Germany: Handling Equipment Explosion Protection as a Standard

Editor: Alexander Stark

The J D Neuhaus range of handling equipment, including hoists and cranes are designed for operation in dust laden atmospheres or other explosion-hazardous areas such as the chemical manufacture and processing environments.

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A J D Neuhaus mini hoist, shown handling a submersible pump in a potentially hazardous area operation.
A J D Neuhaus mini hoist, shown handling a submersible pump in a potentially hazardous area operation.
(Source: J D Neuhaus)

Witten/Germany — All JDN products, which include both compressed air and hydraulically operated units are Explosion Protected as Standard. This ensures that the handling equipment is safe for continuous and long-term operation in potentially explosive chemical atmospheres as well as the more insidiously dangerous conditions where high levels of airborne dusts exist.

This can include combustible dusts, high concentrations of airborne dusts, or wherever a dust cloud is confined with an oxidant present (i.e. typically atmospheric oxygen) and particularly where there is an ignition source. The oxidation of other commonly known materials such as coal and sawdust can also be the source of a dust explosion. However, many other normally inactive materials such as grain, flour, sugar, powdered milk and even powdered metals can form potentially explosive dust cloud suspensions in a busy working atmosphere.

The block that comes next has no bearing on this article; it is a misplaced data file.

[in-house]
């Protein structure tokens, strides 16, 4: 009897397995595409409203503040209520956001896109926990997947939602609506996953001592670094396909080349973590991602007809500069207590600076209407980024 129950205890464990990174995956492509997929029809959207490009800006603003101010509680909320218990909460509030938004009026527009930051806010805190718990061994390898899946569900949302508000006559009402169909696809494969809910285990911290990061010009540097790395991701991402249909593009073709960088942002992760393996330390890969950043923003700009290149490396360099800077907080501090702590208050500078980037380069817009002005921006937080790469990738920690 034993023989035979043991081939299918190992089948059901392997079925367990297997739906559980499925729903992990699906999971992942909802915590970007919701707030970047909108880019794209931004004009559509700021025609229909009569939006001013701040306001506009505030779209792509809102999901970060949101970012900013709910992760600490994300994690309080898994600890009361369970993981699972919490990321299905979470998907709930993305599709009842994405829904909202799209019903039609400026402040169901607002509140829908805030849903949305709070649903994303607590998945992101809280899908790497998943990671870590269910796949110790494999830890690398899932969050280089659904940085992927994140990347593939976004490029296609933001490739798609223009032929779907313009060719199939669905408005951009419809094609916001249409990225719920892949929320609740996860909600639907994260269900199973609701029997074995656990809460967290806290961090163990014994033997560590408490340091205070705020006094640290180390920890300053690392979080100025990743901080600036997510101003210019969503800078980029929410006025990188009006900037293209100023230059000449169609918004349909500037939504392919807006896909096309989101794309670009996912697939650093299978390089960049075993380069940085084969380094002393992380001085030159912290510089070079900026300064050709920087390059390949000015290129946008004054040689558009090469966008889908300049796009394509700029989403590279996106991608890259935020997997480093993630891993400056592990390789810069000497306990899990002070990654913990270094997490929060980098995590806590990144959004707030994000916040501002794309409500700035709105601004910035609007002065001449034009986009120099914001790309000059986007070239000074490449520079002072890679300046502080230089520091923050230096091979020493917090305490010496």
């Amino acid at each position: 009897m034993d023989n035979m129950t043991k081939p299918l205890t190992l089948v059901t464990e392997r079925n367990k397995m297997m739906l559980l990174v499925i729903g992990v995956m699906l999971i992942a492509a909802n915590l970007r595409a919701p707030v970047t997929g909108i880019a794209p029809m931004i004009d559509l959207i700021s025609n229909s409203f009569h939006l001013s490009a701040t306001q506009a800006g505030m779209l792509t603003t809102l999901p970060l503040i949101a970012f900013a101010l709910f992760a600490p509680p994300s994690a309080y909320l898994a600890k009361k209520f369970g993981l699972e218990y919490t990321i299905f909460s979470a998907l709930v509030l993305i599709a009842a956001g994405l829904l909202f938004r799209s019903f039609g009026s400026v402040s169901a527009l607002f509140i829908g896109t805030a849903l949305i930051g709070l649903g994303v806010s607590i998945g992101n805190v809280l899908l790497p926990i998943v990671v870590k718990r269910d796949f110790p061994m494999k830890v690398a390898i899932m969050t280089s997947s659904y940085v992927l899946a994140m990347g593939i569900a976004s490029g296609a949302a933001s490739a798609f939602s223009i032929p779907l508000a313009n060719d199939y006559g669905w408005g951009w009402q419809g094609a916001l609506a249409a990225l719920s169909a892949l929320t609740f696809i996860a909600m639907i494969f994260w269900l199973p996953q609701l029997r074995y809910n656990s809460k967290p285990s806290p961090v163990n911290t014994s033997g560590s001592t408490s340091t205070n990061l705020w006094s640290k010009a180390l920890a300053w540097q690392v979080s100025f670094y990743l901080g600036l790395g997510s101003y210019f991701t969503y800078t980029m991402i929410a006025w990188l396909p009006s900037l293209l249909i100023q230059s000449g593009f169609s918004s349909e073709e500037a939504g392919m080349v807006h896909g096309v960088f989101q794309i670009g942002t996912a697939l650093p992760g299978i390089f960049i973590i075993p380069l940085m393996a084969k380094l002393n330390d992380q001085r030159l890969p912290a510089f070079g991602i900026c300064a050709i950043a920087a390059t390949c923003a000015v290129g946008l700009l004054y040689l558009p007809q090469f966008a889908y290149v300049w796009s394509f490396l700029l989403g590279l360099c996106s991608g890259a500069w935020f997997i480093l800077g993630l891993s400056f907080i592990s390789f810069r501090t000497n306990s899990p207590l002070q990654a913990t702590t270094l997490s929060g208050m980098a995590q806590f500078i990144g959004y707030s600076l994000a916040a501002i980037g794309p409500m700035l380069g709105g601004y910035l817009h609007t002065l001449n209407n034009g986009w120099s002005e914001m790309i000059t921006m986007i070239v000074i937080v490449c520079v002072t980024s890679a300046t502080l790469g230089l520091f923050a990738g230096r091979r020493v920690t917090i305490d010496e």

The manufacturer's range of handling equipment includes air operated hoists for industrial and commercial applications, crane systems, and trolleys for traverse or horizontal movement. Hydraulically operated versions of the JDN Profi range can also be made available, together with hoists specifically designated for operation within unique working conditions. These include hoists available with compressed air or hydraulic operation, which are suitable for underwater work. These specialised hoists have been utilised in subsea conditions to provide weightless underwater movements of suspended loads. Typical operations have included the replacement of a 45 tonne replacement rudder blade for a cargo ship while remaining at sea.